SOTOMAYOR, J., dissenting
SUPREME COURT OF THE UNITED STATES
UTAH, PETITIONER v. EDWARD
JOSEPH STRIEFF, JR.
ON WRIT OF CERTIORARI TO THE SUPREME COURT OF UTAH
[June 20, 2016]
JUSTICE SOTOMAYOR, with whom JUSTICE GINSBURG joins as to Parts I, II, and III, dissenting.
The Court today holds that the discovery of a warrant for an unpaid parking ticket will forgive a police officer’s violation of your Fourth Amendment rights. Do not be soothed by the opinion’s technical language: This case allows the police to stop you on the street, demand your identification, and check it for outstanding traffic warrants—even if you are doing nothing wrong. If the officer discovers a warrant for a fine you forgot to pay, courts will now excuse his illegal stop and will admit into evidence anything he happens to find by searching you after arresting you on the warrant. Because the Fourth Amendment should prohibit, not permit, such misconduct, I dissent.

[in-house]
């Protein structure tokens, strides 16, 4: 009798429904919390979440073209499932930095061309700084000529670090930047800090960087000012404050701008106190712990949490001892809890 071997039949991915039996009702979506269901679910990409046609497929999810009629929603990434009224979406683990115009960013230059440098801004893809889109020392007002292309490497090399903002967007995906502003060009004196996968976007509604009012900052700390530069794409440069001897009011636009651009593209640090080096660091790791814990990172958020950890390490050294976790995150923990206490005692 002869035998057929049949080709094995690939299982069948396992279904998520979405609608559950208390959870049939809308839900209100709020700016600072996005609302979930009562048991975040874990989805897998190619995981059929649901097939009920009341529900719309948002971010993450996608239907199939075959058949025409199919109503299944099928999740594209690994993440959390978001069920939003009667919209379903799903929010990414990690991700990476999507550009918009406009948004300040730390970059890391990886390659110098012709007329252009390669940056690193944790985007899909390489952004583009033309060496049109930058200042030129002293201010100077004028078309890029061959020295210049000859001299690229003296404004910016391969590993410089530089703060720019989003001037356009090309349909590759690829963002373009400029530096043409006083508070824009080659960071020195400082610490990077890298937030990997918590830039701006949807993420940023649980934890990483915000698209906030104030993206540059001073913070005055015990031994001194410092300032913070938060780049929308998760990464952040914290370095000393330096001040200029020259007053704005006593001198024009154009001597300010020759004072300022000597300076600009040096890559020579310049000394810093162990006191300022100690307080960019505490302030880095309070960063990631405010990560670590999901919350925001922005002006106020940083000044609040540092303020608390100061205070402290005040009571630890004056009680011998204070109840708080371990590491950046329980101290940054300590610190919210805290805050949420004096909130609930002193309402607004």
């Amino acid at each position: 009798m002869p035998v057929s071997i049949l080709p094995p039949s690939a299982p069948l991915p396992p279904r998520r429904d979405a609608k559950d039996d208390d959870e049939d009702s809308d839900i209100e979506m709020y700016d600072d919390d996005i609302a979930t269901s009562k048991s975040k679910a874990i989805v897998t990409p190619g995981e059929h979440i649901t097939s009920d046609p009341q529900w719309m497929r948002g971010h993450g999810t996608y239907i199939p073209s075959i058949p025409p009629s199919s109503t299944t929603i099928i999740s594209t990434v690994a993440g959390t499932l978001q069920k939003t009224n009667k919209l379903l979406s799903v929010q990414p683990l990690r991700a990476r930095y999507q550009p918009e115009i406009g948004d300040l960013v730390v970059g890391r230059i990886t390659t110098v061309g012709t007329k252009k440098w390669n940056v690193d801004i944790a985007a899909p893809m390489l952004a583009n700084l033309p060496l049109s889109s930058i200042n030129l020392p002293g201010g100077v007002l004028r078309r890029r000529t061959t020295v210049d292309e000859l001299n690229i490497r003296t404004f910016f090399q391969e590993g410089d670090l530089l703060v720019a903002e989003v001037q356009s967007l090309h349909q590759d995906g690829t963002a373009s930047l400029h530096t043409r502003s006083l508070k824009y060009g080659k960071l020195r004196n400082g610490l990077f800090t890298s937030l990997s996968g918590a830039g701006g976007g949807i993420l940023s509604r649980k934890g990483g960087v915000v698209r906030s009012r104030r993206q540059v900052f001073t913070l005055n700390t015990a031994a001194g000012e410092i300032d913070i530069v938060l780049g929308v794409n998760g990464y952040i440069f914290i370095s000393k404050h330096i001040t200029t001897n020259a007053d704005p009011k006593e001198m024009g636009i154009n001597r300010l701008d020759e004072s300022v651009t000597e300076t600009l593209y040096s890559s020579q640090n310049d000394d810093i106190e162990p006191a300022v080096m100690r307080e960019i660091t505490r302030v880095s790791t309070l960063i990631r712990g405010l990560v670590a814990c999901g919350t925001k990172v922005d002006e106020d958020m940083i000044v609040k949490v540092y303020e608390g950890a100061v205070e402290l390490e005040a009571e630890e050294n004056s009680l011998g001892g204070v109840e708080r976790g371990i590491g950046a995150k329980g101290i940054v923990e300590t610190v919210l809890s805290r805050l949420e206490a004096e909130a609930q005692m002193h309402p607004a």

So much for that fruit of the poisoned tree.
After today, what this decision does is allow the police to now litter a poor or low-income neighborhood with tons of mickey-mouse tickets and citations hoping to get at least some of them to go to warrant.
When they do, the police can then use these once-illegal stops as pretext for looking for these same tickets gone to warrant. If and when they find them, the evidence the police obtain from these now legal arrests and searches can be used against these citizens in court, and about anything the police can find in a search without what was once known as PC.
That’s some tree of liberty we’re growing. Poisoned, but still rising high.